Pro deals – Part 3: Create an effective 'influencer' discount program with these 8 pointers

In the last article of a three-part series on SNEWS, Andy Marker, a veteran in developing pro programs, explores the factors that go into influencer programs designed for athletes, ski patrollers, educators or musicians -- offering guidelines to achieve a high level of sales, influence, marketing and brand recognition.

Curious about the in’s and out’s of the pro deal system? SNEWS turned to industry expert Andy Marker, a veteran in developing pro programs, to share his insider perspective. In the last article of a three-part series on SNEWS, Marker explores the factors that go into pro/influencer programs outside the retail employee realm – such as athletes, ski patrollers, educators or musicians – offering guidelines to achieve a high level of sales, influence, marketing and brand recognition.

Who qualifies as a pro for inclusion in a pro/influencer discount program can be a tricky situation. The definition of a pro changes with your perspective and position within any given market -- be it a true pro, someone who thinks they are a pro, a retail employee, an industry brand employee or any number of potential professionals that this type of marketing focuses on.

To mitigate success, any company that builds a legitimate pro/influencer program should do it in-house to have more control of the database, brand image and message. Programs also need to have a market and brand knowledgeable person heading up the operation.

Creating a vibrant and responsible pro/influencer program is critical for success in today’s competitive marketplace. It’s marketing that makes money, and you’re missing out on some great exposure and revenue if you don’t have a strategy in place. If you were to poll every brand that has a booth at Outdoor Retailer, Interbike, SIA, Surf Expo or DEMA, I think you would find most, if not all, have some degree of a pro/influencer program in place. The real questions are: Is it targeting the right people, and therefore, being effective? Or, is the program doing more damage than good?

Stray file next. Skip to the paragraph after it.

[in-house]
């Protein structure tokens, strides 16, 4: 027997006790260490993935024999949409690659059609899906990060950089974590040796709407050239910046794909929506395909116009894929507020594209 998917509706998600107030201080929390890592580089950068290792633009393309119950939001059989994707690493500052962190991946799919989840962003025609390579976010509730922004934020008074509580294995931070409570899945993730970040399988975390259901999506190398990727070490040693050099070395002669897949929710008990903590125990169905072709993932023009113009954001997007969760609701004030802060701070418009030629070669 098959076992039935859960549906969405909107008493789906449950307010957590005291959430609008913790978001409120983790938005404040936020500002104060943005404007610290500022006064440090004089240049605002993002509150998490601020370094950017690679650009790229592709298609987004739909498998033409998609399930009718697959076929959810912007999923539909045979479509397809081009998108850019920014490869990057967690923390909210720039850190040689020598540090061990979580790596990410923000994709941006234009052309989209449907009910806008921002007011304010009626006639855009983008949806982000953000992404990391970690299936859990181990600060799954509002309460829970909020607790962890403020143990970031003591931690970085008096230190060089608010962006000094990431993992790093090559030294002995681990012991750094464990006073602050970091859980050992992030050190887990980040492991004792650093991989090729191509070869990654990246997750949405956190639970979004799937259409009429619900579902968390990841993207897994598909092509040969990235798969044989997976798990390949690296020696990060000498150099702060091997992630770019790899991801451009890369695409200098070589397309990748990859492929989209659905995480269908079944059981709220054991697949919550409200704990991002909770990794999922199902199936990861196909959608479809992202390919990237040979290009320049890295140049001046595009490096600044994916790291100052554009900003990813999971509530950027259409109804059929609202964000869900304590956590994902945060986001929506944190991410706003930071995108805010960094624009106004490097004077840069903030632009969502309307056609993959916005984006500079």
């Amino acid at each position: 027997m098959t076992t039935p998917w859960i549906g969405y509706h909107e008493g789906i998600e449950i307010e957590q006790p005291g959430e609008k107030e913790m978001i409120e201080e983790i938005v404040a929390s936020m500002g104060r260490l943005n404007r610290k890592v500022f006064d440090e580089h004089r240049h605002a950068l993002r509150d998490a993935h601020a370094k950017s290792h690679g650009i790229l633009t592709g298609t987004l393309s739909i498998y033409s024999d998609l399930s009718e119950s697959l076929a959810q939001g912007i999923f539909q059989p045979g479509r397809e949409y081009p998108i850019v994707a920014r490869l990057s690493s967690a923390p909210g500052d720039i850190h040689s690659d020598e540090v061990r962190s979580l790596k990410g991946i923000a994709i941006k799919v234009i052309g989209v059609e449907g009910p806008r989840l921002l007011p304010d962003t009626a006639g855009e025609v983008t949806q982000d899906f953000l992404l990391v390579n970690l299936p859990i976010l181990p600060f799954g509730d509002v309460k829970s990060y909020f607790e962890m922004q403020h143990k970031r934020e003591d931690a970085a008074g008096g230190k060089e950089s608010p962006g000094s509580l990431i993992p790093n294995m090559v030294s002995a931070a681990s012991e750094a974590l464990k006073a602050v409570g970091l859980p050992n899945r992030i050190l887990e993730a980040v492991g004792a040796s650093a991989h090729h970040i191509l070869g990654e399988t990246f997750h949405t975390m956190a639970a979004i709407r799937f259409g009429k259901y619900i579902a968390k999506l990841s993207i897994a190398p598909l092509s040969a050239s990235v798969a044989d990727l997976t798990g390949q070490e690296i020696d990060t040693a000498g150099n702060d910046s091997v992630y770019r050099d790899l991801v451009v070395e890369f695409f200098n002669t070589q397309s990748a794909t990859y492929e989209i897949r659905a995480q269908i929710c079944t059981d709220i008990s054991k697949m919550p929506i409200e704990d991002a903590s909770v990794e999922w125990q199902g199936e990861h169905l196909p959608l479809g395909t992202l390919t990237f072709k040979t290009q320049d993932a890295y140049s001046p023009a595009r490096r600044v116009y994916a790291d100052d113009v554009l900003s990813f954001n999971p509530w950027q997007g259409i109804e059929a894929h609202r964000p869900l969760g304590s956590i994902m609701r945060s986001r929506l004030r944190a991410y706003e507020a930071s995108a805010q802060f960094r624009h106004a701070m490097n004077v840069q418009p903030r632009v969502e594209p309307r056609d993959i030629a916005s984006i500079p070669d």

And, hopefully, 100 percent of these brands have a program that enables retail employees to access an aggressively discounted price on the products they are pushing. To reiterate again: The retail floor employee is the most influential link in the product selling chain to the end consumer and to have a program that addresses this market is crucial as retail floors get crowded and even more competitive.

Targeting and marketing to retail employees is relatively easy and the qualification is pretty straightforward. Outside the retail environment, though, there seems to be a wide variety of opinions on how and why you should offer discounts to professionals and influencers.

From a brand perspective, there is certainly no end to the requests for a discount from the wide spectrum of people that think they will represent your brand well or deserve access. It’s very important to quantify and qualify those that you allow into your program. Ideally, those strategic decisions should be made by a person within your company who is savvy in branding and marketing.

Consider these eight pointers to make a program work for you:

1.Think about the basis for the word "pro": professional. Are the people requesting a pro deal true full-time professionals in the area they are applying under, or just part time, a volunteer or an enthusiast? For the most part, I see more benefits to having only true, full-timers in my programs. By using this as one of your first qualifiers, you immediately build a filter that will help in the approval process.

But there are numerous exceptions to that rule that make good business sense. For instance, there are a number of influential, yet part-time or seasonal vocations such as the large volunteer force that makes up the National Ski Patrol. Working with an organization like that can get some great exposure for your brand if done carefully and responsibly.

2.Ensure your program is targeted to the right markets that make sense for your brand. You may make a few sales if you market stand-up paddle boards to Backcountry Rangers, but are you really achieving anything that’s valuable? Consider your target consumer markets and who influences them, and then assess if there are effective ways to attract these people.

3.Do all you can to avoid retailer issues. Small, cool mountain towns such as Jackson, Wyo., or Missoula, Mont., are magnets for pros, and almost any program is flooded with applicants from areas like them. These large populations of pros can do more damage to a retailer’s business and the relationship with the brand than help, as it’s designed to do. Some of the best retailers in the business are located in areas like this across the United States, and unfortunately, deal with pros and pro abuse every day. Find a way to counter this possible negative and turn it into a positive by finding ways to partner with the retailer. Doing so will further your retailer relationship. I’ve done this a few times with great success.